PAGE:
Friday, 25 March 2011

Knickerless Nickleby - where next for the BBC after raunchy Women In Love?

Women In Heat would have been a more appropriate title for William Ivory’s adaptation of the classic D H Lawrence novel Women In Love on BBC 4 last night. The number of couplings, failed couplings – including one homosexual encounter – and some discrete masturbation (female) must have run into double figures. And this was only Part 1.
With Ken Russell’s movie still standing up well, it’s difficult to imagine the TV version would have got off the ground but for the 90 minute airtime included more heavy breathing than at a dogging convention.
Or that's the way it seemed. Lawrence’s views on sexual freedom and spirituality all but snuffed out his ideas on class, art, militarism, industrialisation - and the plot.
It will be interesting to see how next week’s viewing figures compare. I doubt if sophisticated audiences can be seduced by the expectation of more nudity and rumpy-pumpy. Popular historical drama series on television owe their ratings to strong narratives to which ‘naughty’ episodes can provide the spice but not the substance.
The excellent review by Jasper Rees of The Arts Desk examines where Ivory departs from Lawrence’s story. He should have been bolder and taken out the unintended laughs in the novelist’s portentous prose.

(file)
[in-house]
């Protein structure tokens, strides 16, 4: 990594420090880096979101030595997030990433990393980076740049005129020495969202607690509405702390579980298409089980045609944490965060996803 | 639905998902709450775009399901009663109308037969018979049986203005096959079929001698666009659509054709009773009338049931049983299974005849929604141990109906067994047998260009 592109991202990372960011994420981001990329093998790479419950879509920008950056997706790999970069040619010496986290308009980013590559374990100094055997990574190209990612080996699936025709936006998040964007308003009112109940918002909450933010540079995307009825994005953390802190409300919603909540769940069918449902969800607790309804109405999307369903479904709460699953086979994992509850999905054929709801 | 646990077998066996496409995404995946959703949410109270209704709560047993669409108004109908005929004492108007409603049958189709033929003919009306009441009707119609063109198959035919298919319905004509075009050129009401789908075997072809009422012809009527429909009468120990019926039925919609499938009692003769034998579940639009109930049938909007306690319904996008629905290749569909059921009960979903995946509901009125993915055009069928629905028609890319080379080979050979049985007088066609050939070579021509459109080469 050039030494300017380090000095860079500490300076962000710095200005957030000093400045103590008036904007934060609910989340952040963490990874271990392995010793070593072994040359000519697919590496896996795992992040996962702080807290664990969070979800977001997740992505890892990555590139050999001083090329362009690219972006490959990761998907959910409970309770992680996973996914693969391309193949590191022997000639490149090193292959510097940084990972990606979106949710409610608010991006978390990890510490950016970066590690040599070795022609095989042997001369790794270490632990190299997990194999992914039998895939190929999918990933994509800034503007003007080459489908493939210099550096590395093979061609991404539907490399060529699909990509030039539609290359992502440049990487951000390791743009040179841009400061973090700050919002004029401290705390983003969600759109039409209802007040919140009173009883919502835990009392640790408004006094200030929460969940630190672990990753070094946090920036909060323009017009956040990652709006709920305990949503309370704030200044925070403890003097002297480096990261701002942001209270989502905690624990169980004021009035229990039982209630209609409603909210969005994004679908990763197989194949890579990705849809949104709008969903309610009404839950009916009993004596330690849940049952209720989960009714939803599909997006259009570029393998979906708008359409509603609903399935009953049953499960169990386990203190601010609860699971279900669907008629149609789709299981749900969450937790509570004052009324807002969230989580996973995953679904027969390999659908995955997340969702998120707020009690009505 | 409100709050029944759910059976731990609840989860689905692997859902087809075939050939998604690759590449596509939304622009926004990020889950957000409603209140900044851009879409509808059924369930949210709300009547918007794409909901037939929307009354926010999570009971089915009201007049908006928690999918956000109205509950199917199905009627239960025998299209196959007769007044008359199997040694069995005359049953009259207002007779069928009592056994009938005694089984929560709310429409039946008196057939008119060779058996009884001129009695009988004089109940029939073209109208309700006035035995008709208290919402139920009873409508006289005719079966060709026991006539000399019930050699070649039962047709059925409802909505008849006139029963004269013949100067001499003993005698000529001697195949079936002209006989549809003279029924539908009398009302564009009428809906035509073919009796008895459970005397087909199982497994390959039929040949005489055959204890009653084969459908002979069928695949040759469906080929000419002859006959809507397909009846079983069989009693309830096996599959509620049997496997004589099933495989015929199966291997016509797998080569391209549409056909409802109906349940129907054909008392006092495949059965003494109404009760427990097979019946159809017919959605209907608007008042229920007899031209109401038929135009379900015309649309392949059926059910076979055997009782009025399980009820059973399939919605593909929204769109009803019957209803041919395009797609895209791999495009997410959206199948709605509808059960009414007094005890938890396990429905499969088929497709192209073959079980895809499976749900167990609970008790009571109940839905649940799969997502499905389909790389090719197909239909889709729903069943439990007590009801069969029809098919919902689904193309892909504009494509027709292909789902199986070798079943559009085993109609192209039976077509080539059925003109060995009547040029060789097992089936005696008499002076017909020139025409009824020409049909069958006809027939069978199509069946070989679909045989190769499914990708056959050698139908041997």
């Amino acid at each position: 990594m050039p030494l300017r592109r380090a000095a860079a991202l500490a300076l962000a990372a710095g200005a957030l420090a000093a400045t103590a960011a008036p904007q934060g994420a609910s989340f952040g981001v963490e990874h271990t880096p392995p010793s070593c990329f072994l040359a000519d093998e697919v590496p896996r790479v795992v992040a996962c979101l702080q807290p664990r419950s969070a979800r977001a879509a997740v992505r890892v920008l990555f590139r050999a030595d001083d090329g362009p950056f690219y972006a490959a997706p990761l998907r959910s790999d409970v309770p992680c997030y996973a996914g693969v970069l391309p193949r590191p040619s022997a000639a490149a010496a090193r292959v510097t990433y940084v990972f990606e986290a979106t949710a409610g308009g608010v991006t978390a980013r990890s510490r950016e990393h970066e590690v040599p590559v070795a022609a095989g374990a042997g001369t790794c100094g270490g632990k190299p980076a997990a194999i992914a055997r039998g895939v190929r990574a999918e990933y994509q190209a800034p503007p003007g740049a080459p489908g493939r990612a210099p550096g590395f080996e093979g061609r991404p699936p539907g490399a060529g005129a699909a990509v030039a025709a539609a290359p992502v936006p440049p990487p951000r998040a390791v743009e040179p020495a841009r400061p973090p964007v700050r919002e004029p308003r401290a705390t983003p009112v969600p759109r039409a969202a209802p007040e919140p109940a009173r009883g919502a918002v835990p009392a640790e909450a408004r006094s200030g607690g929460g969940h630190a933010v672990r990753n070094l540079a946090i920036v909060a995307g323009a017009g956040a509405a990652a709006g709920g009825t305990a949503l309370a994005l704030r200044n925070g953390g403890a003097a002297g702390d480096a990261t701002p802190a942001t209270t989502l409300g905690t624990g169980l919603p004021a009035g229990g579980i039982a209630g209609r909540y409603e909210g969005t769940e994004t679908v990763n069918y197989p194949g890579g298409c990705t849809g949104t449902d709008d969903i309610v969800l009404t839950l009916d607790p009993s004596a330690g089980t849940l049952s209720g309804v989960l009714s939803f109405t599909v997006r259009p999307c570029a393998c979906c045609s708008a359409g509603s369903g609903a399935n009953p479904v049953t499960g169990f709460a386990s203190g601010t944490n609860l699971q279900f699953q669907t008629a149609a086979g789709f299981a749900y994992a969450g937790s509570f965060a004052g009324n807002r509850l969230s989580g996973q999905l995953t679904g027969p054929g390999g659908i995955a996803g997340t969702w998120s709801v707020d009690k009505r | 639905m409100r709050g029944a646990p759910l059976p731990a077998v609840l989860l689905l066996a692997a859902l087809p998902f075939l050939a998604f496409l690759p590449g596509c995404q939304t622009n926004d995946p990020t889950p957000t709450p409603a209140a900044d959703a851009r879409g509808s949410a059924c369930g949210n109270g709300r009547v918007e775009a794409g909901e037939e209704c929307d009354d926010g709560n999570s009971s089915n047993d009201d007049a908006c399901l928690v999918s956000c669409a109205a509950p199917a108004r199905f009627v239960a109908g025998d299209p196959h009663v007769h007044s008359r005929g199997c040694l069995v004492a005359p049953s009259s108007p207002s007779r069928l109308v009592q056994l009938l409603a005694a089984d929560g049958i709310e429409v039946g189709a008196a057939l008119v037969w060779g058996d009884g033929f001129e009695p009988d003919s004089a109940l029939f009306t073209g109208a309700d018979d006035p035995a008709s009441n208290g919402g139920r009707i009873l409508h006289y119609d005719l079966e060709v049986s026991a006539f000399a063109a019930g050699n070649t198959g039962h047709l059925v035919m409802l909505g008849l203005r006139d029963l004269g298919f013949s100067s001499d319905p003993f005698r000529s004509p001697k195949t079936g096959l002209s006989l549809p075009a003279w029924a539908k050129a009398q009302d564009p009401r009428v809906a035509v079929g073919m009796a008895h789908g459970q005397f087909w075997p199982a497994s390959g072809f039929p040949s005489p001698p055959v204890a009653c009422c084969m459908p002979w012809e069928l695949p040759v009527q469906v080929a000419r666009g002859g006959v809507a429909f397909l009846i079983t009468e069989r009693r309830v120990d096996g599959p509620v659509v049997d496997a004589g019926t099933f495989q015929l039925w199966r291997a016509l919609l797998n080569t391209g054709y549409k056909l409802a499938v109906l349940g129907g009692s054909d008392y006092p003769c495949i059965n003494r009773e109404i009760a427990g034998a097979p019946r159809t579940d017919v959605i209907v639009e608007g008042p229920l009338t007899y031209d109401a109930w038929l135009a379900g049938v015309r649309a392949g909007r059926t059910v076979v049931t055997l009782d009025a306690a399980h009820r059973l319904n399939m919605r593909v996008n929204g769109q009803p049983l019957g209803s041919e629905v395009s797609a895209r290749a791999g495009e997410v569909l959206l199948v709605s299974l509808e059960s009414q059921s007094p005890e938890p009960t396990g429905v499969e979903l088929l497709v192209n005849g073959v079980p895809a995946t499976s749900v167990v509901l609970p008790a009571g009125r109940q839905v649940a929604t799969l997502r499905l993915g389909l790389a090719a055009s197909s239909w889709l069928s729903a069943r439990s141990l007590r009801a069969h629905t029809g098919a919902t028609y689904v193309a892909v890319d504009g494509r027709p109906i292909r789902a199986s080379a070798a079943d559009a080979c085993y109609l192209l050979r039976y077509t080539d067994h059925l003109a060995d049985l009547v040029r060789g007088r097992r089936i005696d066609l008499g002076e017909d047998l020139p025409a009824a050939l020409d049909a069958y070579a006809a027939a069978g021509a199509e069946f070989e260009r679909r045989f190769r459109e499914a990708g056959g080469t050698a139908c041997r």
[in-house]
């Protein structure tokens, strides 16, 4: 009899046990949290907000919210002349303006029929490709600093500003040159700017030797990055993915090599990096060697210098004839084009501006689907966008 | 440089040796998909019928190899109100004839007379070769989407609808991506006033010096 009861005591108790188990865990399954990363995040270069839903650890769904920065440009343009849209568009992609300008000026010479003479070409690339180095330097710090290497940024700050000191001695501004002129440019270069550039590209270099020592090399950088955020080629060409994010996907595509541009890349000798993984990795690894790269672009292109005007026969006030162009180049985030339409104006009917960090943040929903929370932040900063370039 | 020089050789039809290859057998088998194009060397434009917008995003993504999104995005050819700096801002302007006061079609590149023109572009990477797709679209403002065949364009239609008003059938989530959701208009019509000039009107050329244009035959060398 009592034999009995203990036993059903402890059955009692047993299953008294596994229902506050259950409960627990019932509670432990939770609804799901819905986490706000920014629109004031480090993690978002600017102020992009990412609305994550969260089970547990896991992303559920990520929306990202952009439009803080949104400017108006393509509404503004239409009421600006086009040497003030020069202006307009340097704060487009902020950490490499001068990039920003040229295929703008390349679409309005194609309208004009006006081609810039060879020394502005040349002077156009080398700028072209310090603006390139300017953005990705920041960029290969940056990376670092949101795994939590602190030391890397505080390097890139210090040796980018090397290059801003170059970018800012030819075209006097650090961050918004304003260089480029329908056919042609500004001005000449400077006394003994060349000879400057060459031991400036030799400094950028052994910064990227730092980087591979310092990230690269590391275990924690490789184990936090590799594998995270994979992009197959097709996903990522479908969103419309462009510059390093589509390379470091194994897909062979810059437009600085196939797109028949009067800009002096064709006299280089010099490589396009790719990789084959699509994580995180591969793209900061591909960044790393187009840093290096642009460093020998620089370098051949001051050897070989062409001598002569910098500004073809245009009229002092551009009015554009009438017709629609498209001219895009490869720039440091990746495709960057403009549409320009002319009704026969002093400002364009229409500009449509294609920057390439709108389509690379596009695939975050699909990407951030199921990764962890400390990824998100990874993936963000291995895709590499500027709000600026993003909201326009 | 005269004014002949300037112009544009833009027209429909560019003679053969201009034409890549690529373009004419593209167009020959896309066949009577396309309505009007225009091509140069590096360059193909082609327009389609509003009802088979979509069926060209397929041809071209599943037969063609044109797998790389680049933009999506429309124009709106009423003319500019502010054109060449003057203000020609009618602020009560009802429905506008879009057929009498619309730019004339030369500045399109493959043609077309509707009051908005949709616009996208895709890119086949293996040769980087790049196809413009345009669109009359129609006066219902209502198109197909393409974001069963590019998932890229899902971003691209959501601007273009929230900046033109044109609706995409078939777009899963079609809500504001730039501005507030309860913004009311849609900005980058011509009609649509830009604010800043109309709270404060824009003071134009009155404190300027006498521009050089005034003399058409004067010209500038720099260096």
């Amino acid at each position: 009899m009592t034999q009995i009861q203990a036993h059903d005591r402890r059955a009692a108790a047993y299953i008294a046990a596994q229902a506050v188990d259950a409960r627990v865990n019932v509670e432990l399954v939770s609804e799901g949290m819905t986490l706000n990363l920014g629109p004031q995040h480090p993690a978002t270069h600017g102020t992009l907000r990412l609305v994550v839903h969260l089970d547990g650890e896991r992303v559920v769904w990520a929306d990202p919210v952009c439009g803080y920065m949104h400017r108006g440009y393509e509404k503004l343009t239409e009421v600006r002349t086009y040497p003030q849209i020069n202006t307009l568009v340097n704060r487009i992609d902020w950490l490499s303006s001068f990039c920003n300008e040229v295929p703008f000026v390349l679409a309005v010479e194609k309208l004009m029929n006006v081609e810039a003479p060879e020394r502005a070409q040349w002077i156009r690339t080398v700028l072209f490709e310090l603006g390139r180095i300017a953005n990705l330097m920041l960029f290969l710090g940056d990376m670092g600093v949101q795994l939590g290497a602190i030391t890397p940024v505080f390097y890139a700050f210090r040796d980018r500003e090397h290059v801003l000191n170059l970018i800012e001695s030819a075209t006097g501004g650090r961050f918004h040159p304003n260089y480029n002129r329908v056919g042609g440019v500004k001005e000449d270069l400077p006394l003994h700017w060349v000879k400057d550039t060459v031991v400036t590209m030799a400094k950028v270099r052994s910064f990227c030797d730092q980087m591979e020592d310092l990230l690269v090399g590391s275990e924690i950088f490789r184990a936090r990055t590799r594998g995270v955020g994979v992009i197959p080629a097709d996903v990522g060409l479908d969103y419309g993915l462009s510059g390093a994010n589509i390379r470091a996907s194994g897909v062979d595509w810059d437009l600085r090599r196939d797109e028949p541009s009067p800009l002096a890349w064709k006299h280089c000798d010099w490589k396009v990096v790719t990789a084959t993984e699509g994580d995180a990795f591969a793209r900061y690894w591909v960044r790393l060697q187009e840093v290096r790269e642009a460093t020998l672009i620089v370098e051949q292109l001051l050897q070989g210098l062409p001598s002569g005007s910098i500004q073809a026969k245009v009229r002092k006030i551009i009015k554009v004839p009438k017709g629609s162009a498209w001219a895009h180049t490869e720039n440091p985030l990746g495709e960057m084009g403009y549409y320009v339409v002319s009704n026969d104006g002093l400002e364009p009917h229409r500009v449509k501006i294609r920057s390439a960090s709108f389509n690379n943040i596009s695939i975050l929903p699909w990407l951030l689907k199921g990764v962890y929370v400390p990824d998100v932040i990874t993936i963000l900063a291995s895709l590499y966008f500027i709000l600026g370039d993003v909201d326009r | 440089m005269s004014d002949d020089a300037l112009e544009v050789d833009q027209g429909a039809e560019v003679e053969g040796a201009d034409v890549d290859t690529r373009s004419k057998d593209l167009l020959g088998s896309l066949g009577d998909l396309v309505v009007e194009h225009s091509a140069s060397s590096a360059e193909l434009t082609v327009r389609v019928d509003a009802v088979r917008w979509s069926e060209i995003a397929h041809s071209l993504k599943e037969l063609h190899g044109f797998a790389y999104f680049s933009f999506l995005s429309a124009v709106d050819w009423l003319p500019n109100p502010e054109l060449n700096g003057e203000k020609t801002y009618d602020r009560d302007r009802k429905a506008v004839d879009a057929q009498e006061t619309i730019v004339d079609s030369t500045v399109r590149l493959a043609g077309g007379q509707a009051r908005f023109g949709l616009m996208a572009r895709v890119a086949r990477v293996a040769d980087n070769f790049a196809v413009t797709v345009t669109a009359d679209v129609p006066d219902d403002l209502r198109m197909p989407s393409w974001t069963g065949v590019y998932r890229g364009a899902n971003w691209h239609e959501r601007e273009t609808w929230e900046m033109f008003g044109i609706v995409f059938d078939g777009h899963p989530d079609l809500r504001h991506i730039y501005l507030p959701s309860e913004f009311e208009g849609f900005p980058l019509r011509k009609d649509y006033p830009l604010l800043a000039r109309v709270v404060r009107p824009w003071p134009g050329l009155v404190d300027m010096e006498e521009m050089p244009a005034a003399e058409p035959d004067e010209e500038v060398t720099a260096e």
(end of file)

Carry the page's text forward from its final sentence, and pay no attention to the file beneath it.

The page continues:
It’s a pity the talents of a starry cast - Rachael Stirling and Rosamund Pike(pictured left) play the Brangwen sisters Ursula and Gudrun and Saskia Reeves their mother (visiting from the ‘prequel’ The Rainbow) – couldn’t have been better employed.
If the BBC doesn’t have enough faith in contemporary fiction and must re-visit the classics for adaptations, the novels of Charles Dickens, Thomas Hardy, and H G Wells have something to say in these cash-strapped times to today’s television audiences. They just have to be jazzed up to please the BBC’s programme planners. Knickerless Nickleby anyone?

PS It seems I'm the only critic who thinks the Women in Love adaptation was a disaster. In the Sunday Times the usually reliable A A Gill blamed Lawrence but William Ivory has taken so many liberties, the fault is his. Last night's second installment managed to be worse than the first. The only surprise is how he managed to convince fine actors to shed their clothes in completely gratuitous circumstances. Ken Russell still rules.


  1. Have you been to a dogging convention? [Fair question?].

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